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Lucky Iron Fish will last a family about five years and cost roughly $5.
Lucky Iron Fish will last a family about five years and cost roughly $5.

Maternal and child health innovators are developing lifesaving tools Add to ...

Canadian-led projects are helping to add much-needed iron to people’s diets in Cambodia and developing new tests to determine whether a baby has pneumonia at clinics that don’t have access to X-rays.

The innovations are aimed at improving the health of mothers and young children in low-income countries around the world. They’re supported by Grand Challenges Canada, a federally funded organization that provides seed money to help global health innovators develop, test and scale up their ideas. Here’s a look at three of the projects that will receive support through Grand Challenges’ most recent round of funding.

Globe and Mail Update May. 26 2014, 10:50 AM EDT

Video: The story of how the Lucky Iron Fish came to be

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Lucky Iron Fish

In Cambodia, close to 60 per cent of women are anemic because they don’t get enough iron in their diets, a condition that can lead to premature labour, hemorrhaging in childbirth and poor brain development in their babies.

University of Guelph graduate Chris Charles came up with the Lucky Iron Fish, a palm-sized piece of iron in the shape of a fish that people are encouraged to add to their cooking pots to increase their iron intake. The fish design was developed to fit with Cambodian folklore about a fish species that brings good luck. At a cost of $5 each, the fish can provide a daily supply of iron for an entire family for five years, making it much more affordable than traditional iron supplements.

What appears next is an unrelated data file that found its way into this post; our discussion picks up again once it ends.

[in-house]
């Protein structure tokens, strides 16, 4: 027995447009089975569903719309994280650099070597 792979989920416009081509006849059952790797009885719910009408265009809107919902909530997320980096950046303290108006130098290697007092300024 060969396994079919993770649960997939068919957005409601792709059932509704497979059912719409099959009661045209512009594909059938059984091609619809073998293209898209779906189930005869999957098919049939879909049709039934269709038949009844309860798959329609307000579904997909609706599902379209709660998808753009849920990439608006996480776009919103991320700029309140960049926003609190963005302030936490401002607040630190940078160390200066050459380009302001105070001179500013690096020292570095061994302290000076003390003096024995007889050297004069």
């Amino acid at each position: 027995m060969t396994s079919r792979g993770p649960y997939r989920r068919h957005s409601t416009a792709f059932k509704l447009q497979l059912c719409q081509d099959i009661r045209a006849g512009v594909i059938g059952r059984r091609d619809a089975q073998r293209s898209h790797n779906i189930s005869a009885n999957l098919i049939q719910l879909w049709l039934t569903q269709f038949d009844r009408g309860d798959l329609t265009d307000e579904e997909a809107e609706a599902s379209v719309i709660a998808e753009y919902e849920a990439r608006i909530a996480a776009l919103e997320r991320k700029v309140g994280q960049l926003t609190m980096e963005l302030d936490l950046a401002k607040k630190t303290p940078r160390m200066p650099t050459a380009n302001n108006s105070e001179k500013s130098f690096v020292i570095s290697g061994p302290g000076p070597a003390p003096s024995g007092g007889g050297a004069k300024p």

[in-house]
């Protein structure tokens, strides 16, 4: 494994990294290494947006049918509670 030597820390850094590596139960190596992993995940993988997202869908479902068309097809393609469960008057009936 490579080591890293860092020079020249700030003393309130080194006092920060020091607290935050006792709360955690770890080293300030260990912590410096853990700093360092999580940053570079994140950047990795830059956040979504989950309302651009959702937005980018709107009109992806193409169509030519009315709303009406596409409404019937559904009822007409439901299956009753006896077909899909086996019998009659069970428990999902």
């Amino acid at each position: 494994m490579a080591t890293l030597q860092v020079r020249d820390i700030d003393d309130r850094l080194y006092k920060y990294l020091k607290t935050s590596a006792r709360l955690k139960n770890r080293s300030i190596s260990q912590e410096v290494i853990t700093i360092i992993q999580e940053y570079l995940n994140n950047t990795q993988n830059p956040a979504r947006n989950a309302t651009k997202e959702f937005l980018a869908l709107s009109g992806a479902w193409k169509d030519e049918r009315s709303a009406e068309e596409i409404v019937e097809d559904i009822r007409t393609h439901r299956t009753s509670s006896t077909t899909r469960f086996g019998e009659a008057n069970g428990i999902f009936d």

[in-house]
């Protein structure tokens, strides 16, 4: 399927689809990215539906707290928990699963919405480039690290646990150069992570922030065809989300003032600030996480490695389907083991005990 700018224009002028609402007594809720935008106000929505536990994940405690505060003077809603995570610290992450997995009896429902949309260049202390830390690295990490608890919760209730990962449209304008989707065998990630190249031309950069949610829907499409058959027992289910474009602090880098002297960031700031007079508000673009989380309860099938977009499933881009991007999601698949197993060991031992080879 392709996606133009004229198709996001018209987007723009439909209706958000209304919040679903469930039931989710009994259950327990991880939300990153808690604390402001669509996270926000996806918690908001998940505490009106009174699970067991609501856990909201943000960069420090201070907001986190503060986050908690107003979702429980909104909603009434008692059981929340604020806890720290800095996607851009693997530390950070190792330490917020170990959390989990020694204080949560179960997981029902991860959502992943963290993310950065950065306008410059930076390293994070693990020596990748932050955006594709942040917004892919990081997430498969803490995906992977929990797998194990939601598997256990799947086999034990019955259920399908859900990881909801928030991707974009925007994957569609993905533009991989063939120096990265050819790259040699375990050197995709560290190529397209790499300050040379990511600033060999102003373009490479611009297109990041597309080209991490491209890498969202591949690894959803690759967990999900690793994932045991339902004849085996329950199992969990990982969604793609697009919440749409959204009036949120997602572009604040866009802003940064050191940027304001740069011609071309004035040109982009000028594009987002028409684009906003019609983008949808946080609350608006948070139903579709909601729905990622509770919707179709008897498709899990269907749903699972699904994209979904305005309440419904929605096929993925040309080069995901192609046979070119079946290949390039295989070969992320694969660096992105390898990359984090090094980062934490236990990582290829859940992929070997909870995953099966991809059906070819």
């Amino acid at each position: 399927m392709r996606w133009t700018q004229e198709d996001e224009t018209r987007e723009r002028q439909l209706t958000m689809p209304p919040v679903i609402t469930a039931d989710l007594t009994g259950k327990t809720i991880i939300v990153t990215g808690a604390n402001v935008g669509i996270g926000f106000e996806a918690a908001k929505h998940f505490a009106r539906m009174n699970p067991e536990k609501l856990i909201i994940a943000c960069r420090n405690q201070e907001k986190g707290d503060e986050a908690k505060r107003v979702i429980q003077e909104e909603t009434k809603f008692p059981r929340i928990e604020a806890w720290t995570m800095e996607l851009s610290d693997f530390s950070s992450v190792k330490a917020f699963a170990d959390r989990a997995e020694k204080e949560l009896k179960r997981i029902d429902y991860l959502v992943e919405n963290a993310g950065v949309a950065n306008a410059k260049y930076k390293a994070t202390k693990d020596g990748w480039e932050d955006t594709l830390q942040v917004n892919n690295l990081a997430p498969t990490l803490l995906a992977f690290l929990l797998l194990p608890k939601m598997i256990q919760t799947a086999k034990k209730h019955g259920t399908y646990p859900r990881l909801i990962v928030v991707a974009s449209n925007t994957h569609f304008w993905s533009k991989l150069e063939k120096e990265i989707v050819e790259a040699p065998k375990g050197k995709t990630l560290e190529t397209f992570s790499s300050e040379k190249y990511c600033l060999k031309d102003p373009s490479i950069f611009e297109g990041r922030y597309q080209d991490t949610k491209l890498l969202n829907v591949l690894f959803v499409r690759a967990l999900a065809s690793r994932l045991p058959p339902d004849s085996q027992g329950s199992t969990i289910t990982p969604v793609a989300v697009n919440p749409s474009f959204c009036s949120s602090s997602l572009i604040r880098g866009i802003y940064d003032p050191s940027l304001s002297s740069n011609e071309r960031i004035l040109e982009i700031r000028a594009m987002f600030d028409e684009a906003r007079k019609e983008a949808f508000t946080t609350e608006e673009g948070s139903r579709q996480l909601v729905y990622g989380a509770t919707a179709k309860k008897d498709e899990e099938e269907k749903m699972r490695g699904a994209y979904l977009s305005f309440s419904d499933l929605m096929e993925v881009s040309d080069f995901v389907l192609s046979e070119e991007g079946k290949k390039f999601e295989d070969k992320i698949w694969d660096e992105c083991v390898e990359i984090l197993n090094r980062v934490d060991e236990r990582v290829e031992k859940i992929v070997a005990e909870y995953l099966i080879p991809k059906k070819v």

The Post Discharge Survival Project

A University of British Colombia researcher received funding to design a mobile phone app aimed at helping clinicians to quickly identify babies at the highest risk of dying once they’ve been discharged from a hospital. In higher-risk cases, parents could then be asked to bring their babies in for follow-up appointments, providing an opportunity for intervention at a time when a child is more vulnerable.

The app would be based on information collected from previous research projects, and could include factors such as the distance a family lives from a hospital and members’ level of education – in addition to the severity of the child’s illness. The project would also provide a post-discharge survival kit for families, including information about early warning signs of illness and where to get care.

Pneumonia finger prick test

Another project, led by a University of Alberta researcher, is aiming to develop a finger prick blood test that could allow doctors to quickly diagnose pneumonia, a major contributor to childhood deaths worldwide. The simple test could make a big difference in hospitals and clinics where staff don’t have access to the chest X-ray machines currently used to diagnose the condition.

Dr. Michael Hawkes said the project will look at the results of pneumonia patients’ blood tests to search for one or more common biomarkers that can be used to diagnose the condition without the X-ray. “If we can find some markers of pneumonia that could be adapted to a rapid diagnostic test, a small bedside diagnostic device, you could roll this out, way out to the periphery in remote settings with low resources where most of the cases of pneumonia deaths occur.”

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